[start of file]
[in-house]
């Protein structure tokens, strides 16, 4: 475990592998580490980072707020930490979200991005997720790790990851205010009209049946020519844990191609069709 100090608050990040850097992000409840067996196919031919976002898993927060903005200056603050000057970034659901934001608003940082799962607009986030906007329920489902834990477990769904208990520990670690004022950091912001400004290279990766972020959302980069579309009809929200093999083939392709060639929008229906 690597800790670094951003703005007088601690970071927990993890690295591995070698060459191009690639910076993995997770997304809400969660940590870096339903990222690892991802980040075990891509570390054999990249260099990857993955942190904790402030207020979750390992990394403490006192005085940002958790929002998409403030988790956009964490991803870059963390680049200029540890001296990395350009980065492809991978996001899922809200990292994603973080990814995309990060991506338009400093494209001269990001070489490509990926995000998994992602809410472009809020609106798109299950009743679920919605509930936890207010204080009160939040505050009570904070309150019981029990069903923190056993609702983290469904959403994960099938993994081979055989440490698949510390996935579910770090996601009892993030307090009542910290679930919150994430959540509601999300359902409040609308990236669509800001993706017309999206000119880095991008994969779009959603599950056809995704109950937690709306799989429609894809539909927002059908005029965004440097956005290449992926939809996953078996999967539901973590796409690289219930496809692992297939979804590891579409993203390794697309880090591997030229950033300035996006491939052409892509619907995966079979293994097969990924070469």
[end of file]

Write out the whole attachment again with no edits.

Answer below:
[in-house]
């Protein structure tokens, strides 16, 4: 475990592998580490980072707020930490979200991005997720790790990851205010009209049946020519844990191609069709 100090608050990040850097992000409840067996196919031919976002898993927060903005200056603050000057970034659901934001608003940082799962607009986030906007329920489902834990477990769904208990520990670690004022950091912001400004290279990766972020959302980069579309009809929200093999083939392709060639929008229906 690597800790670094951003703005007088601690970071927990993890690295591995070698060459191009690639910076993995997770997304809400969660940590870096339903990222690892991802980040075990891509570390054999990249260099990857993955942190904790402030207020979750390992990394403490006192005085940002958790929002998409403030988790956009964490991803870059963390680049200029540890001296990395350009980065492809991978996001899922809200990292994603973080990814995309990060991506338009400093494209001269990001070489490509990926995000998994992602809410472009809020609106798109299950009743679920919605509930936890207010204080009160939040505050009570904070309150019981029990069903923190056993609702983290469904959403994960099938993994081979055989440490698949510390996935579910770090996601009892993030307090009542910290679930919150994430959540509601999300359902409040609308990236669509800001993706017309999206000119880095991008994969779009959603599950056809995704109950937690709306799989429609894809539909927002059908005029965004440097956005290449992926939809996953078996999967539901973590796409690289219930496809692992297939979804590891579409993203390794697309880090591997030229950033300035996006491939052409892509619907995966079979293994097969990924070469």